Wednesday, March 2, 2011

Running on Empty

Cracked has a list of "6 Important Things You Didn't Know We're Running Out Of." I generally don't look to that website for substantive news- more specifically science news- but they often have things of interest. As long as you take the information there as primarily anecdotal, and don't simply accept their claims at face value, there's plenty of articles that can lead down thought-provoking paths.

Of the three earth material resources they mention (helium, phosphorus and water) only phosphorus is one that wouldn't have come immediately to mind. I think I would have come to it eventually, but there are a number of others that might have come up faster for me. The key qualifier is "things most people wouldn't know we're running out of." So oil, for example, is not on the list. Neither are rare earth elements (REE's). The latter may not be included because they've received a fair amount of publicity over the last year or so (but then, so has fresh water in recent years), or because the issue is not running out, but competitive supplies to counterbalance China's economic lock on these strategic materials.

Likewise in opposition to REE's, we're not going to "run out" of phosphorus- there's an enormous amount of it both in the solid earth and in the hydrosphere (not to mention the biosphere). The issue is that the relatively cheap and easy to extract sources we've become dependent upon are being depleted. There are other sources, but they are more expensive to utilize. The same holds true, albeit with perhaps greater urgency and proportionally less public awareness, with fresh water.

So the issue, such as it is, is not that the earth is going to "run out" of these materials, but that between prices being kept artificially low, a lack of broad awareness of the limited nature of these resources, or at least the cheapest to use sources of them, and what strikes me as a particularly American outlook, that resources have no value unless someone is directly making money off of them, we are facing bottlenecks in a number of materials that have become indispensably important to a modern quality of life. Continuing to use these materials at our present rate is sustainable only by increasing the amount of energy and effort- that is, cost- to concentrate them into usable form.

My main concern is not so much that we will "run out" of these substances, but the profligate and irreversible ecologic damage that is likely to accompany efforts to minimize cost increases. For example, it would be comparatively cheap to augment our electricity generating capacity with coal power; coal is one resource the US is not going to run out of soon. However, even overlooking climate change- likely the most dangerous consequence of over-reliance on coal- the devastation caused by fly ash containment ponds, mercury contamination, particulate pollution, mountain-top mining, and so on and so on, should raise concerns with anyone who likes the idea of a livable environment.

So to geobloggers: What other resource(s) can you think of whose main sources are not going to last too much longer? I nominate boron, which is not an abundant element to begin with, and whose main source is evaporite deposits. It is used in glasses, ceramics, semiconductors, chemical processing, and has a very broad neutron capture cross section, which means it's good at capturing neutrons. Those of you who are old enough may remember that in the aftermath of the Chernobyl disaster, the news reports talked quite a bit about helicopters dumping sand and borax on the exposed ruin of the core. I didn't understand at the time, but the idea was to block thermal neutrons from reaching more uranium fragments, thus suppressing runaway fission. I don't know what estimates are for how long known boron resources will last at current rates of consumption, but since learning how restricted its economic occurrence is, and learning how many uses it has, it's been an element of concern for me.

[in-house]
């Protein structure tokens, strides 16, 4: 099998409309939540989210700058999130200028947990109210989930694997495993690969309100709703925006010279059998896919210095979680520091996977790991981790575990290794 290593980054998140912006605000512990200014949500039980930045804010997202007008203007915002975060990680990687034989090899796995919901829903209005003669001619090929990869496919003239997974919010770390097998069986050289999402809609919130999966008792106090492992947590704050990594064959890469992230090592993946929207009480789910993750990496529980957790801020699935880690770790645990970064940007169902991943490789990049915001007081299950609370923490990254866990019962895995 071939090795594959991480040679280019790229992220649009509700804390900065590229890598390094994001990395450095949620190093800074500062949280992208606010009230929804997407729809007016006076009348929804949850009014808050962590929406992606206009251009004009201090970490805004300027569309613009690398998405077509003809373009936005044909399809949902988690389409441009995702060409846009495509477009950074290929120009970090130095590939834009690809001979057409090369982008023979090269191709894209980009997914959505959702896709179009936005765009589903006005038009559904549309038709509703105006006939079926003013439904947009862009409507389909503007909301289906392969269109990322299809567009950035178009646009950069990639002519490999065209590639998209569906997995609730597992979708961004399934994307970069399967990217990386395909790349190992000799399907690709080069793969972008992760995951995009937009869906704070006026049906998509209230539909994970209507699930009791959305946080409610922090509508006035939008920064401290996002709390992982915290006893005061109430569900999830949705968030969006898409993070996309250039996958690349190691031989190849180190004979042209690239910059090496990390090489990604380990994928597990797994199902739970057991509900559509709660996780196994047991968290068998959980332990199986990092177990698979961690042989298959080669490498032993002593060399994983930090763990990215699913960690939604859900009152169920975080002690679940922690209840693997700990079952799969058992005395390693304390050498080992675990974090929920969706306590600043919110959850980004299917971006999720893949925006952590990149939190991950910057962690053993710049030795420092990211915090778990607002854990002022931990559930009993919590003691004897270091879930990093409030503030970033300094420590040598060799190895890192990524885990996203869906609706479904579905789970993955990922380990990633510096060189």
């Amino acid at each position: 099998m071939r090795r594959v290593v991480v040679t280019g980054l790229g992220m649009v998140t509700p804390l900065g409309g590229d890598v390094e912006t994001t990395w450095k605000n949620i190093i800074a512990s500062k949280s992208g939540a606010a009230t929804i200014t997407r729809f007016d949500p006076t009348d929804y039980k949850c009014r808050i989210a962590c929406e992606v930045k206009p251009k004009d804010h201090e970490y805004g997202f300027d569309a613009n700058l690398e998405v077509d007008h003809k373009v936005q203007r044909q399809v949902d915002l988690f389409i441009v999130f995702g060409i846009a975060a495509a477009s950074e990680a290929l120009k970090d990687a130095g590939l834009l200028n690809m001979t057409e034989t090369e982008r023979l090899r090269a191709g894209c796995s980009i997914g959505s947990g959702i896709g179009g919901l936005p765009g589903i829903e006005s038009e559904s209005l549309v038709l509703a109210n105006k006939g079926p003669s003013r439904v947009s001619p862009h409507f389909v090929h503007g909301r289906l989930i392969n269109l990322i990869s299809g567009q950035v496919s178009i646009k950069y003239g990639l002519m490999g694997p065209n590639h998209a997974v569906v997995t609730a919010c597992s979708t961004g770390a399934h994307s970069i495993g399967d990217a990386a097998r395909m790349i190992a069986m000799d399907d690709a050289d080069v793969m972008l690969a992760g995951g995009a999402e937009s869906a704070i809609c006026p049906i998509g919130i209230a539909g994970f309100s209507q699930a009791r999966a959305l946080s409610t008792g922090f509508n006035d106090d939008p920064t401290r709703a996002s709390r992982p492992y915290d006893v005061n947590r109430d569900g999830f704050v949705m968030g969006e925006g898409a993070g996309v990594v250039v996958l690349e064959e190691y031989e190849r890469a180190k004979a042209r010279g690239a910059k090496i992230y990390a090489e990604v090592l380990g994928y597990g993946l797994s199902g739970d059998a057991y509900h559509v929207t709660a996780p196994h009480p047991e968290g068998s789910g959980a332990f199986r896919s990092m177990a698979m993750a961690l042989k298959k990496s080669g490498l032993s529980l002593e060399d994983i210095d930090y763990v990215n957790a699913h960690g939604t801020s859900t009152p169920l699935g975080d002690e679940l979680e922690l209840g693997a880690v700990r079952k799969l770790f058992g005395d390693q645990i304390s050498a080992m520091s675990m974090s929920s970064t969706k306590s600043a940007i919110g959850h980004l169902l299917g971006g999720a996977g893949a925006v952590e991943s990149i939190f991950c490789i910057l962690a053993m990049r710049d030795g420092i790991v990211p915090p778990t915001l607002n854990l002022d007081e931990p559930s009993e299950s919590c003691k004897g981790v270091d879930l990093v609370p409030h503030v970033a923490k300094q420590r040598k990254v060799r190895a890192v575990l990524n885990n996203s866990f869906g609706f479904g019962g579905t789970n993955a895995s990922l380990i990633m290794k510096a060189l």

4 comments:

Garry Hayes said...

I think you are spot on with the borates, given there are only a few mines with plentiful reserves. Of course they still own the mining patents, so they could go back to strip-mining Death Valley.

Steve Gough said...

Since my fluvial geomorph mission is mostly about river conservation, I'll add this with hopes it's not too off-topic. Ecologically it's been worked out pretty well, see this: http://en.wikipedia.org/wiki/Tragedy_of_the_commons . And I've witnessed, for example, the last Ozarkian stream ecosystem in St. Louis County destroyed. That was certainly worth a hell of a lot more than the surburban development that replaced it, but market forces don't consider these things.

Silver Fox said...

I think the key player(s) in the borate industry has tied up significant resources outside currently active mines. I don't know how large or easy to get to these additional known resources are or how quick they could be put into production if needed.

Lockwood said...

Silver- I was thinking about this some more after I posted it, and I suspect you're right. For example, I know there is quite of bit of borax in the Alvord desert, east of Steens Mt, though I don't know the degree to which that area is locked up for environmental concerns. I've read that the best deposits are in playas that drain volcanic rocks, but there's no shortage of such basins in B&R, along the Andes, or in NE Africa. I guess my concern is mainly with regards to rates vs. reserves, which I should really have tried to track down; as I admit in the post, I have no idea what those numbers might be.